This makes a lot of sense. While coverage in the trade press would have led you to believe that the CFPA was taking over responsibility for regulation and enforcement of advisors, it’s clearly not. Point is, wrangling over regulatory reform is going on behind closed doors and we know little about the structure of what’s to come, much less who the winners and losers will be.

With that qualification, I’ll speculate that our government bodies and existing institutions are likely to be relied on more heavily as reform is implemented. My guess is FINRA will gain power to regulate RIAs advising consumers.

FPC’s effort to prevent the watering down of the fiduciary standard of care for clients is important. If brokers are fiduciaries but can continue to be compensated on commissions, then the fiduciary standard of care has no teeth. And if the U.S. government bans commission compensation of independent financial advisors, as was done last week by Great Britain’s Financial Services Authority, an extremely unlikely reform, then telling the difference between fiduciaries will be difficult.

Clearly, once the fiduciary standard of care is defined under a new regulatory regime, it could be watered down as to be almost meaningless. The reform measures may not make it easier for a consumer to know the difference between an advisor who puts a client’s interest above his own and one who does not.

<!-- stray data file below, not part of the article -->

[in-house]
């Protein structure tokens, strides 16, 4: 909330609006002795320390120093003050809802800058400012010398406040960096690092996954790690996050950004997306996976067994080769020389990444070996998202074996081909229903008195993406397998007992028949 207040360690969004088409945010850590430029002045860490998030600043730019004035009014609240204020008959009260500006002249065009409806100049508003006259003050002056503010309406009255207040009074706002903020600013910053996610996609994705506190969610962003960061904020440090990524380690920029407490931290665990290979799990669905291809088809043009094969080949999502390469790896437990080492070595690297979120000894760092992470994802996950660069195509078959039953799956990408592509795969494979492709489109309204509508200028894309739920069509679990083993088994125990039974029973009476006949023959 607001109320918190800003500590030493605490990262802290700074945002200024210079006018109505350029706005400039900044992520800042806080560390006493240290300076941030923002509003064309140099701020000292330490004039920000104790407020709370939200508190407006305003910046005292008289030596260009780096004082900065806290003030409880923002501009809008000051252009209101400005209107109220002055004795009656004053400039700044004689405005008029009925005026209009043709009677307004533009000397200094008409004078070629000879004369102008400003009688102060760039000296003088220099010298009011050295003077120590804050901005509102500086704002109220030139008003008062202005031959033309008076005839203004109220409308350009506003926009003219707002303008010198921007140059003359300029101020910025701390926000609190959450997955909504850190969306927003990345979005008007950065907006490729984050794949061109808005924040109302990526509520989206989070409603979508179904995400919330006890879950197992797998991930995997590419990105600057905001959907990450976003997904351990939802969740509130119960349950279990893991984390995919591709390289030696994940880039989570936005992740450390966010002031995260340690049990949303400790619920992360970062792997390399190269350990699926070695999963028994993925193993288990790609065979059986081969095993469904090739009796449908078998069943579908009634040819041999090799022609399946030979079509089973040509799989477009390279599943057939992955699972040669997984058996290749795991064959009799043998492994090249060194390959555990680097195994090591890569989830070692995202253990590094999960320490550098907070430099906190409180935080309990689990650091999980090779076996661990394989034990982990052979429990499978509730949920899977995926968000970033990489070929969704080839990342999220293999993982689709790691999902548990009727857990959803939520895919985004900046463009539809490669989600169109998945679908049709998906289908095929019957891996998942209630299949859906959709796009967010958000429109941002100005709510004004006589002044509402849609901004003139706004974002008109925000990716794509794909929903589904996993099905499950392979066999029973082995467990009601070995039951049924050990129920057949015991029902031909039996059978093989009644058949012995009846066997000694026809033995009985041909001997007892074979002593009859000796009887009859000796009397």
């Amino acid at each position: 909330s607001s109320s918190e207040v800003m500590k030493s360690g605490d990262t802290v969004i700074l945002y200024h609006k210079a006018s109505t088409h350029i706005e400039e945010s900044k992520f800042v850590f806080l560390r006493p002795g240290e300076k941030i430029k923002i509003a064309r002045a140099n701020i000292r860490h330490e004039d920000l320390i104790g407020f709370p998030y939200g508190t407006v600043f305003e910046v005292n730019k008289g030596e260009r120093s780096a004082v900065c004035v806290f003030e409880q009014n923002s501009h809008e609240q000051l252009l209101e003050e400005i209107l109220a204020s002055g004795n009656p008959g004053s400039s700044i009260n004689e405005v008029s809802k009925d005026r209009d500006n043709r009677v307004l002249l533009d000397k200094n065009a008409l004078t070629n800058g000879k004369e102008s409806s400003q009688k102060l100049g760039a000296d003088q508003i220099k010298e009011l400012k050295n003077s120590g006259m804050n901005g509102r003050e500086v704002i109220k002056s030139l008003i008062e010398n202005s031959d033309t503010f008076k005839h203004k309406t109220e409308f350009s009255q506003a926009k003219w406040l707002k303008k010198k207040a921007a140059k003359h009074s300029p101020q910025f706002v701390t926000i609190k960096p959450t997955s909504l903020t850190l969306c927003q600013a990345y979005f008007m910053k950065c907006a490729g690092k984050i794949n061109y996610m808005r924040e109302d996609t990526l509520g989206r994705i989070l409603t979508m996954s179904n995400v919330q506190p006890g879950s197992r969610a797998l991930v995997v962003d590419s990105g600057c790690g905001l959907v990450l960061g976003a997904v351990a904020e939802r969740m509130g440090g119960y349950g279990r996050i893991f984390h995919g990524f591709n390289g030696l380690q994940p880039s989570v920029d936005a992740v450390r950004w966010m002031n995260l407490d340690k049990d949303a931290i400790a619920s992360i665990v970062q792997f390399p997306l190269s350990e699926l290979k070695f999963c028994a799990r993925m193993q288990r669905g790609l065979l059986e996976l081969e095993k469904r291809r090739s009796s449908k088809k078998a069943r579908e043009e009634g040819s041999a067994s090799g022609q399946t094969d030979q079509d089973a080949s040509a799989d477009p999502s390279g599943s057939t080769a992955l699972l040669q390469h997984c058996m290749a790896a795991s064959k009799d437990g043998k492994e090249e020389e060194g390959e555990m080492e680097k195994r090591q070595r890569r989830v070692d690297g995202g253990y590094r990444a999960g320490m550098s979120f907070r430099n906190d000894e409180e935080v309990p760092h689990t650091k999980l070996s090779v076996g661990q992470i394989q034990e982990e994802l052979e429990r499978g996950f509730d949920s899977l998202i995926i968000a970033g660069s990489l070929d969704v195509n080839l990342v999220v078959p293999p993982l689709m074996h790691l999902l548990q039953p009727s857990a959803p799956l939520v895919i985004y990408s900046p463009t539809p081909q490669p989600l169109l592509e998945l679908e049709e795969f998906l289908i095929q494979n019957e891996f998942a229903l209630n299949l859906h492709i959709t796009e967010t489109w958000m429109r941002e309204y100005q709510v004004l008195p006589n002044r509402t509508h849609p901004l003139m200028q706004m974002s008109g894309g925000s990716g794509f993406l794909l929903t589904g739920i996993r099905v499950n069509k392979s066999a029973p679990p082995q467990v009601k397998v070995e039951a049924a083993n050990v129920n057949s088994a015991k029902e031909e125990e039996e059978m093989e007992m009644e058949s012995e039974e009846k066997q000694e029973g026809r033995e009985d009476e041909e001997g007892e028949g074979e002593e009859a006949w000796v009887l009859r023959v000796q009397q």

The FPC’s release today is laudable for pointing this out and for giving advisors tools to speak out. The bottom of the FPC release contains “message points” advisors can borrow to write letters to legislators.

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5796 Hits

Schapiro: “Harmonize” RIA And B/D Obligations

Testifying before the Senate Committee on Banking, Housing And Urban Affairs Thursday, SEC Chairman Mary Schapiro submitted documents saying the agency anticipates “harmonizing investment adviser/broker dealer obligations.”

“We are studying whether to recommend legislation to break down the statutory barriers that require a different regulatory regime for investment advisers and broker-dealers, even though the services they provide often are virtually identical from the investor's perspective,” Schapiro said in prepared testimony. “Some of our rules regulating financial intermediaries need to be modernized, and the Commission is considering what, if any, legislation to ask for from the Committee.”

Along with her prepared remarks addressing the SEC’s priorities and possible reforms for restoring investor confidence, Schapiro submitted an appendix to her testimony to provide “an overview of the major functions of the SEC, a summary of recent activity, and the resources allocated to each function.” The document says that “anticipated 2009 activities” of the SEC’s Division of Investment Management and Division of Trading And Markets, which regulate RIAs and B/Ds respectively, included “harmonizing investment adviser/broker dealer obligations.”

In 2008, according to the appendix submitted by Shapiro, the SEC, using risk-based targeting, conducted examinations of 1,521 investment advisors (14% of registered universe of 11,300 registered investment advisors). During the same period, the agency conducted examinations of 720 broker/dealer firms (together with FINRA, 55% of universe of 5,500 registered broker/dealers examined).